King James Bible Adam Clarke Bible Commentary Martin Luther's Writings Wesley's Sermons and Commentary Neurosemantics Audio / Video Bible Evolution Cruncher Creation Science Vincent New Testament Word Studies KJV Audio Bible Family videogames Christian author Godrules.NET Main Page Add to Favorites Godrules.NET Main Page

Bad Advertisement?

Are you a Christian?

Online Store:
  • Visit Our Store


    1 Thessalonians 4 - 2 Thessalonians 1 - VINCENT'S STUDY - HELP - FB - TWITTER - GR VIDEOS - GR FORUMS - GR YOUTUBE    

    5:1 {But concerning the times and the seasons} (peri de twn cronwn kai twn kairwn). See both words used also in #Tit 1:2f. cronos is rather an extended period and kairos a definite space of time.

    5:2 {Know perfectly} (akribws oidate). Accurately know, not "the times and the seasons," but their own ignorance. {As a thief in the night} (hws kleptes en nukti). As a thief at night, suddenly and unexpectedly. Reminiscence of the word of Jesus (#Mt 24:43; Lu 12:39), used also in #2Pe 3:10; Re 3:3; 16:15. {Cometh} (ercetai). Prophetic or futuristic present tense.

    5:3 {When they are saying} (hotan legwsin). Present active subjunctive picturing these false prophets of {peace and safety} like #Eze 13:10 (Peace, and there is no peace). asfaleia only in N.T. in #Lu 1:4 (which see); #Ac 5:23 and here. {Sudden destruction} (aifnidios oleqros). oleqros old word from ollumi, to destroy. See also #2Th 1:9. aifnidios, old adjective akin to afnw and in N.T. only here and #Lu 21:34 where Westcott and Hort spell it efnidios. {Cometh upon them} (autois epistatai). Unaspirated form instead of the usual efistatai (present middle indicative) from efistemi perhaps due to confusion with epistamai. {As travail upon a woman with child} (hwsper he wdin tei en gastri ecousei). Earlier form wdis for birth-pang used also by Jesus (#Mr 13:8; Mt 24:8). Technical phrase for pregnancy, {to the one who has it in belly} (cf. #Mt 1:18 of Mary). {They shall in no wise escape} (ou me ekfugwsin). Strong negative like that in #4:15 ou me (double negative) and the second aorist active subjunctive.

    5:4 {As a thief} (hws kleptes). As in verse #2, but A B Bohairic have kleptas (thieves), turning the metaphor round.

    5:5 {Sons of light} (huioi fwtos), {sons of day} (huioi hemeras). Chiefly a translation Hebraism (Deissmann, _Bible Studies_, pp. 161ff.). Cf. words of Jesus in #Lu 16:8 and Paul in #Eph 5:9. He repeats the same idea in turning from "ye" to "we" and using nuktos (night) and skotous (darkness), predicate genitives.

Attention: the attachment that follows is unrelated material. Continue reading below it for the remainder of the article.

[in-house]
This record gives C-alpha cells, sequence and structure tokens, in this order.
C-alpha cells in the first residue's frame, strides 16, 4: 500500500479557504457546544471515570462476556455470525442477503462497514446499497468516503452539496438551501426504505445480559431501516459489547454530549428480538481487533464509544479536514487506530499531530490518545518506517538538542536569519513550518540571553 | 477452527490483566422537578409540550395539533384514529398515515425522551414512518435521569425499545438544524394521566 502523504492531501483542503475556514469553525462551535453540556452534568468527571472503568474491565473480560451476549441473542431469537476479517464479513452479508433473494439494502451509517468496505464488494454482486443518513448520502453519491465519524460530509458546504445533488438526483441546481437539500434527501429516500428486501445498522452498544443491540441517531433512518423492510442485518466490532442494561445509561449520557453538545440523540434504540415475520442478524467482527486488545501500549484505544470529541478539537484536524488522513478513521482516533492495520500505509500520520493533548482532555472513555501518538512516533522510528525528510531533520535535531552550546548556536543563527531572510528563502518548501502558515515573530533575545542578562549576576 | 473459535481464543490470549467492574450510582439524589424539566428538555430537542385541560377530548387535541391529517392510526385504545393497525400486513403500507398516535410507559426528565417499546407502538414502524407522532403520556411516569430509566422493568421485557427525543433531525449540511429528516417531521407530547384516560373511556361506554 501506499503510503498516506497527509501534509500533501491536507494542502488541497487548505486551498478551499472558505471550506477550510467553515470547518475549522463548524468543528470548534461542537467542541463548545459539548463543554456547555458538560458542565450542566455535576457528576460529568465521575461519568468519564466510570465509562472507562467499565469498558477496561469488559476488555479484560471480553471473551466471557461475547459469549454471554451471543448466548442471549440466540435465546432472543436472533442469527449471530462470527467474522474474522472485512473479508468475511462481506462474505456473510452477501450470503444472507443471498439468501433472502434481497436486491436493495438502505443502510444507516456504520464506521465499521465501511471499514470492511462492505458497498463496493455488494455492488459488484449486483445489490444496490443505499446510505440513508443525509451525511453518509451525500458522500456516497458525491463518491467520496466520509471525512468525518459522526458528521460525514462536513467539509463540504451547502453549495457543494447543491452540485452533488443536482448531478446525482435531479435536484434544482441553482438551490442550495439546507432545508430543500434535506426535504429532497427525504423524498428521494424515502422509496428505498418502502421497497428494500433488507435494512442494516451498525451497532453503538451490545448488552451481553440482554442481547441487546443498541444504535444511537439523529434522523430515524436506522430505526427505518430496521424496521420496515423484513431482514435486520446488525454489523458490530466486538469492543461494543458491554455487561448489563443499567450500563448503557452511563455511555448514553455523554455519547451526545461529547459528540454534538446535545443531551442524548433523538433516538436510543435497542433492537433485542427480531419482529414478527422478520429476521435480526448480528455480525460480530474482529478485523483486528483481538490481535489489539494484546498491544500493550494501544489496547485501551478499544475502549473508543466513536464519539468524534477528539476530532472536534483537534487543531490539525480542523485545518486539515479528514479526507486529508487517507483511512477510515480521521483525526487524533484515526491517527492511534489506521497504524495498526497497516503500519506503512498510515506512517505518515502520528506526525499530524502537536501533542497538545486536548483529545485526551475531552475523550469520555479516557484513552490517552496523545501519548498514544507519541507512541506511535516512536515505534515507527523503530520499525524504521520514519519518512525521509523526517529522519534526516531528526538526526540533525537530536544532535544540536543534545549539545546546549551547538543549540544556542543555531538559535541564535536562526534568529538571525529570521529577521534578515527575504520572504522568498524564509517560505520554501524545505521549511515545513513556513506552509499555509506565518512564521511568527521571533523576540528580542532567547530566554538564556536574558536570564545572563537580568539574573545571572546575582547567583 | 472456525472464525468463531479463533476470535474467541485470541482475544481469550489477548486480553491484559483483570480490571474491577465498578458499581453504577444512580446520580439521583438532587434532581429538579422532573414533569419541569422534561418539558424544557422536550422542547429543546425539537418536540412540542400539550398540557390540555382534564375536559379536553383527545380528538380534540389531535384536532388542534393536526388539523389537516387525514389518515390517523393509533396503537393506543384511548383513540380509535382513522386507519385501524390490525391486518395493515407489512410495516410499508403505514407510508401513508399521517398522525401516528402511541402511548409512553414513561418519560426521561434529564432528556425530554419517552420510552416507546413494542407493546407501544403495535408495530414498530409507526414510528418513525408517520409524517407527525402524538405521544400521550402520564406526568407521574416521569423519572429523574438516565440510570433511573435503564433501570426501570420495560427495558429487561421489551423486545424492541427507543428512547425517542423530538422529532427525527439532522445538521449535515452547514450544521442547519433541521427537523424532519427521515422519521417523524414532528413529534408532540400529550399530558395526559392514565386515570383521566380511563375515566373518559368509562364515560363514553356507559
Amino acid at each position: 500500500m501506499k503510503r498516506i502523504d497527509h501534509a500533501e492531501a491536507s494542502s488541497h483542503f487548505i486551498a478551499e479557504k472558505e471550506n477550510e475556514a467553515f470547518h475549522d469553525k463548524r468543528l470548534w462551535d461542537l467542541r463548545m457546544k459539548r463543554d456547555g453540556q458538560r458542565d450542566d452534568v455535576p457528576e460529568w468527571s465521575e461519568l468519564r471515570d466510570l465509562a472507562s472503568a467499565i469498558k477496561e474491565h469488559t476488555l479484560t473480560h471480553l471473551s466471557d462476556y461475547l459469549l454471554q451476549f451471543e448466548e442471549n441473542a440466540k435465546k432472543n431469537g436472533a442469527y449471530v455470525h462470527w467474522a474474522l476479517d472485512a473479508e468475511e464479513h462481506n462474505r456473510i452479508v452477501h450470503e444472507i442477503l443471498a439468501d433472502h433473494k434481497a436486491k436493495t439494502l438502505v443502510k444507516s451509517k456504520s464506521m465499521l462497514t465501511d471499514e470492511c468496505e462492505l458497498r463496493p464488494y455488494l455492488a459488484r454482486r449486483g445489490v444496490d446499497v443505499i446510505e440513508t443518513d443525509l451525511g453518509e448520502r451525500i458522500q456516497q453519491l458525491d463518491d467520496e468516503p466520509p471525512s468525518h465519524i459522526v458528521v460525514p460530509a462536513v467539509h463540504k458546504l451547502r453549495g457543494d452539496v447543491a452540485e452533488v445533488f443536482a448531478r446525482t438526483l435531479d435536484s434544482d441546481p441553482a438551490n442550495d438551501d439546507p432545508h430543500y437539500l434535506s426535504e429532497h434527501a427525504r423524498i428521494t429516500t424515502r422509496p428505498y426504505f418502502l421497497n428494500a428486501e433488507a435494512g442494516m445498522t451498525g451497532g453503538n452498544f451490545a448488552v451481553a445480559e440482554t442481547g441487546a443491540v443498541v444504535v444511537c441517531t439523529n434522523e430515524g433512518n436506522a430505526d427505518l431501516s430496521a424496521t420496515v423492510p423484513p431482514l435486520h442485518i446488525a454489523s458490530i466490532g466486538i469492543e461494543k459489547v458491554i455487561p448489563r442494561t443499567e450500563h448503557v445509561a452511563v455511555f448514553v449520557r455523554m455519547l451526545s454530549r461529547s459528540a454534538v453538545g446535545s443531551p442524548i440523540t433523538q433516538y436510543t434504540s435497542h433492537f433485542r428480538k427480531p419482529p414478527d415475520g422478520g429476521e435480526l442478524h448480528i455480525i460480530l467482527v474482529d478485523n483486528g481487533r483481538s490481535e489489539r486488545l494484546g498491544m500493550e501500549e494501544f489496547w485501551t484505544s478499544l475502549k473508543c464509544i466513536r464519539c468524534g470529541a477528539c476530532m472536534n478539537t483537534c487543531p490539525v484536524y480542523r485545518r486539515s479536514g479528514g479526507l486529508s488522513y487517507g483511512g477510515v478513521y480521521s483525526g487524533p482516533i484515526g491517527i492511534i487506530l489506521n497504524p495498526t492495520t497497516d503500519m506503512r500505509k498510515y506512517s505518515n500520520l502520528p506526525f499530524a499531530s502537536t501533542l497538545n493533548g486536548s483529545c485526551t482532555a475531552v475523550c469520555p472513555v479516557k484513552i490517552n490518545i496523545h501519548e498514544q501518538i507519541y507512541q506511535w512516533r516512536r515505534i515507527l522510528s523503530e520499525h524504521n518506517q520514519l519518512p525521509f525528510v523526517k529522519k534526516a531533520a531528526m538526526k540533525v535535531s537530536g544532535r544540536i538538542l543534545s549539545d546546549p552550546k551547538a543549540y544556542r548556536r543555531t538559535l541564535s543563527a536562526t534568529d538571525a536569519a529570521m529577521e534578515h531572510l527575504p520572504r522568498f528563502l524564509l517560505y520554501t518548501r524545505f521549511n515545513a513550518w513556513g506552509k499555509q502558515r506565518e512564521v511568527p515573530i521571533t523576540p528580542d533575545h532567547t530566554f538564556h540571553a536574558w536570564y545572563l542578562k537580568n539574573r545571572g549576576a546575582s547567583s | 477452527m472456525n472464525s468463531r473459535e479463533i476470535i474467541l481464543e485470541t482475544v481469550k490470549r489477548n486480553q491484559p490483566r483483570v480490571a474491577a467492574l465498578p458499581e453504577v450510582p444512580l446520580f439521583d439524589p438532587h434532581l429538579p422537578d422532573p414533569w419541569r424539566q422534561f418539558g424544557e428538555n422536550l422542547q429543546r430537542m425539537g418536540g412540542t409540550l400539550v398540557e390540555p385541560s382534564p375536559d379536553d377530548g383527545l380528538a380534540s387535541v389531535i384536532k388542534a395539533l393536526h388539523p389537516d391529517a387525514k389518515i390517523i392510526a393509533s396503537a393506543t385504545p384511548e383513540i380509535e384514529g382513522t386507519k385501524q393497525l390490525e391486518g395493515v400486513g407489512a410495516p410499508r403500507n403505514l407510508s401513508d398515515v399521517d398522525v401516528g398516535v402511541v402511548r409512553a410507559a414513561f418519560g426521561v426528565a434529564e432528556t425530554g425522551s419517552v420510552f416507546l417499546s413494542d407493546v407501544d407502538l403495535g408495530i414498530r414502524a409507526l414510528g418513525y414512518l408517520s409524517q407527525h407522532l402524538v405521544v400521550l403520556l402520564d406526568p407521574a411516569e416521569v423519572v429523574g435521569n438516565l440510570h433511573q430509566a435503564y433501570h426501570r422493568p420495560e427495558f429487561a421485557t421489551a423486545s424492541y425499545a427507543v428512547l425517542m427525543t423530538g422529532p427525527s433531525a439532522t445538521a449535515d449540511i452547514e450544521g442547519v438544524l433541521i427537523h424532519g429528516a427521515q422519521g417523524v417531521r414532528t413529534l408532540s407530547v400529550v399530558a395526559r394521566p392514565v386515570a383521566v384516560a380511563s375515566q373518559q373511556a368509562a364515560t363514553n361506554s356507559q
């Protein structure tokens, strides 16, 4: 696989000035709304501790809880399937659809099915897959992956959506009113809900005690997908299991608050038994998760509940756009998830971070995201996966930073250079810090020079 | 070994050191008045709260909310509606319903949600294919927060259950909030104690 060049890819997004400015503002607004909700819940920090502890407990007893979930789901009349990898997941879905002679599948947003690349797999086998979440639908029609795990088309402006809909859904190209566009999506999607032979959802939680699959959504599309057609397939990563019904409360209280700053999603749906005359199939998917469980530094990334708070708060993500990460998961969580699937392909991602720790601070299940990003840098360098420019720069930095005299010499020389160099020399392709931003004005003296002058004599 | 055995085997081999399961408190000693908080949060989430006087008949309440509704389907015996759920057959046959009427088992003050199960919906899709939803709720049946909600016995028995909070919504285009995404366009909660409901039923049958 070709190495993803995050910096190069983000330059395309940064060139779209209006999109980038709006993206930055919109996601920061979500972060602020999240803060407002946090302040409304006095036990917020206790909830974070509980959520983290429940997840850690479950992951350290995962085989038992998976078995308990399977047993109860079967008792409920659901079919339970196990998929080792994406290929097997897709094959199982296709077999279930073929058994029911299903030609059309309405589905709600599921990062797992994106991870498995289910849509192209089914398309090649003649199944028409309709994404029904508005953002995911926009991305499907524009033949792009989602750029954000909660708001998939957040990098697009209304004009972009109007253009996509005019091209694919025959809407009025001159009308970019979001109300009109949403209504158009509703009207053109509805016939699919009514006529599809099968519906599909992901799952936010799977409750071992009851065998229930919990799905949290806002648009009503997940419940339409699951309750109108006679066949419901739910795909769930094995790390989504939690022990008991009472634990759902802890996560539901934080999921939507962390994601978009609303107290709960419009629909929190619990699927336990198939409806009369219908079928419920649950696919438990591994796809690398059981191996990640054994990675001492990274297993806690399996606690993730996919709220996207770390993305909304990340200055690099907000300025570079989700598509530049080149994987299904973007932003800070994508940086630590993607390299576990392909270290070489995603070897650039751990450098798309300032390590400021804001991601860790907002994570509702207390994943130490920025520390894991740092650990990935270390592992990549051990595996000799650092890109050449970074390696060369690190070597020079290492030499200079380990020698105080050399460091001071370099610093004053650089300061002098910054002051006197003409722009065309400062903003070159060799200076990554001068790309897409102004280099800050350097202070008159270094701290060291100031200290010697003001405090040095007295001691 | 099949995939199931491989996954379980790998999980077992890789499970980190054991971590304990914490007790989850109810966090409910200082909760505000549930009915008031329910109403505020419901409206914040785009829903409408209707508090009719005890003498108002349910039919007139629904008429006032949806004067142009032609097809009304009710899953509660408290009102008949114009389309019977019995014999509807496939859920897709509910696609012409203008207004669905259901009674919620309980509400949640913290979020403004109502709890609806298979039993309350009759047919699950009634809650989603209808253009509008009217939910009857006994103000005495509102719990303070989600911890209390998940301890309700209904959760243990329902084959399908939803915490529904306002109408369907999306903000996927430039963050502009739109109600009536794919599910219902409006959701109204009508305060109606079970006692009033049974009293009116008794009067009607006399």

5:6 {So qen} (ara oun). Two inferential particles, accordingly therefore, as in #2Th 2:15 and only in Paul in N.T. {Let us not sleep} (me kaqeudwmen). Present active subjunctive (volitive), let us not go on sleeping. {Let us watch} (gregorwmen). Present active subj. (volitive) again, let us keep awake (late verb gregorew from perfect egregora). {Be sober} (nefwmen). Present active subjunctive (volitive). Old verb not to be drunk. In N.T. only in figurative sense, to be calm, sober-minded. Also in verse #8 with the metaphor of drunkenness in contrast.

    5:7 {They that be drunken are drunken in the night} (hoi mequskomenoi nuktos mequousin). No need of "be" here, they that are drunken. No real difference in meaning between mequskw and mequw, to be drunk, except that mequskw (inceptive verb in -sk") means to get drunk. {Night} (nuktos, genitive by night) is the favorite time for drunken revelries.

    5:8 {Putting on the breastplate of faith and love} (endusamenoi qwraka pistews kai agapes). First aorist (ingressive) middle participle of enduw. The same figure of breastplate in #Eph 6:14, only there "of righteousness." The idea of watchfulness brings the figure of a sentry on guard and armed to Paul's mind as in #Ro 13:12 "the weapons of light." The word qwrax (breastplate) is common in the LXX. {For a helmet, the hope of salvation} (perikefalaian elpida swterias). Same figure in #Eph 6:17 and both like #Isa 59:17. Late word meaning around (peri) the head (kefale) and in Polybius, LXX, and in the papyri. swterias is objective genitive.

    5:9 {But unto the obtaining of salvation through our Lord Jesus Christ} (alla eis peripoiesin swterias dia tou kuriou hemwn iesou cristou). The difficult word here is peripoiesin which may be passive, God's possession as in #1Pe 2:9, or active, obtaining, as in #2Th 2:14. The latter is probably the idea here. We are to keep awake so as to fulfil God's purpose (eqeto, appointed, second aorist middle indicative of tiqemi) in calling us. That is our hope of final victory (salvation in this sense).